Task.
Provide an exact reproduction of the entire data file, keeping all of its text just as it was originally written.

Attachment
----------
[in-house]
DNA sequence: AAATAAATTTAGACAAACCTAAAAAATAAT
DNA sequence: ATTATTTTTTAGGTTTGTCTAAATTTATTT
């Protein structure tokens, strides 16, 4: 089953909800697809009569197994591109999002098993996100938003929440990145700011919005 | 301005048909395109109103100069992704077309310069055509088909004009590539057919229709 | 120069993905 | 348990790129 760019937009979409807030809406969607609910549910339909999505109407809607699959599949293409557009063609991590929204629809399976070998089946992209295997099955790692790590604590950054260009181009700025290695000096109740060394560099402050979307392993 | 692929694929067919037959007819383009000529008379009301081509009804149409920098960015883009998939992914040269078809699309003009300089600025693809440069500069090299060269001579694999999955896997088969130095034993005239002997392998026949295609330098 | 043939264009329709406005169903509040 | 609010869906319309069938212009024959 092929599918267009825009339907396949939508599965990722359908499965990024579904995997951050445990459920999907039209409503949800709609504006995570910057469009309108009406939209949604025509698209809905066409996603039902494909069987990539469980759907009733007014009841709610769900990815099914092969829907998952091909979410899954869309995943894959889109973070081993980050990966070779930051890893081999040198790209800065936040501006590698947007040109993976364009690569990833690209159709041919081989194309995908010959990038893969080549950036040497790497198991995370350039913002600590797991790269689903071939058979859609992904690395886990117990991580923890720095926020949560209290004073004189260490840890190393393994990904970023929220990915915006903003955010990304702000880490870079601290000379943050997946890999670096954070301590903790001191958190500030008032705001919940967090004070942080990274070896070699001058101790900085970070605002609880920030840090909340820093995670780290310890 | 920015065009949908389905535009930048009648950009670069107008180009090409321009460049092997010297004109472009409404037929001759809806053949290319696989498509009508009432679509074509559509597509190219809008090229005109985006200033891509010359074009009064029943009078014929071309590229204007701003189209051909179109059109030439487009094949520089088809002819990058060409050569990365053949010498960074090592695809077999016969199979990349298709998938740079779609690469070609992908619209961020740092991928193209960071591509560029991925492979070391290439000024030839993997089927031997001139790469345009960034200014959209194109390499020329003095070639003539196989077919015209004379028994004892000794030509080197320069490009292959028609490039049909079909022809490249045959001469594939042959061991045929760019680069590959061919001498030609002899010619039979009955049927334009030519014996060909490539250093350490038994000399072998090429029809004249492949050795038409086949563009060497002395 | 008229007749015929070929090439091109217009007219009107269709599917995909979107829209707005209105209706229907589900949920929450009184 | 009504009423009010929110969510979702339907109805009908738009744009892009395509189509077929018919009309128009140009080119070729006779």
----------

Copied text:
[in-house]
DNA sequence: AAATAAATTTAGACAAACCTAAAAAATAAT
DNA sequence: ATTATTTTTTAGGTTTGTCTAAATTTATTT
């Protein structure tokens, strides 16, 4: 089953909800697809009569197994591109999002098993996100938003929440990145700011919005 | 301005048909395109109103100069992704077309310069055509088909004009590539057919229709 | 120069993905 | 348990790129 760019937009979409807030809406969607609910549910339909999505109407809607699959599949293409557009063609991590929204629809399976070998089946992209295997099955790692790590604590950054260009181009700025290695000096109740060394560099402050979307392993 | 692929694929067919037959007819383009000529008379009301081509009804149409920098960015883009998939992914040269078809699309003009300089600025693809440069500069090299060269001579694999999955896997088969130095034993005239002997392998026949295609330098 | 043939264009329709406005169903509040 | 609010869906319309069938212009024959 092929599918267009825009339907396949939508599965990722359908499965990024579904995997951050445990459920999907039209409503949800709609504006995570910057469009309108009406939209949604025509698209809905066409996603039902494909069987990539469980759907009733007014009841709610769900990815099914092969829907998952091909979410899954869309995943894959889109973070081993980050990966070779930051890893081999040198790209800065936040501006590698947007040109993976364009690569990833690209159709041919081989194309995908010959990038893969080549950036040497790497198991995370350039913002600590797991790269689903071939058979859609992904690395886990117990991580923890720095926020949560209290004073004189260490840890190393393994990904970023929220990915915006903003955010990304702000880490870079601290000379943050997946890999670096954070301590903790001191958190500030008032705001919940967090004070942080990274070896070699001058101790900085970070605002609880920030840090909340820093995670780290310890 | 920015065009949908389905535009930048009648950009670069107008180009090409321009460049092997010297004109472009409404037929001759809806053949290319696989498509009508009432679509074509559509597509190219809008090229005109985006200033891509010359074009009064029943009078014929071309590229204007701003189209051909179109059109030439487009094949520089088809002819990058060409050569990365053949010498960074090592695809077999016969199979990349298709998938740079779609690469070609992908619209961020740092991928193209960071591509560029991925492979070391290439000024030839993997089927031997001139790469345009960034200014959209194109390499020329003095070639003539196989077919015209004379028994004892000794030509080197320069490009292959028609490039049909079909022809490249045959001469594939042959061991045929760019680069590959061919001498030609002899010619039979009955049927334009030519014996060909490539250093350490038994000399072998090429029809004249492949050795038409086949563009060497002395 | 008229007749015929070929090439091109217009007219009107269709599917995909979107829209707005209105209706229907589900949920929450009184 | 009504009423009010929110969510979702339907109805009908738009744009892009395509189509077929018919009309128009140009080119070729006779």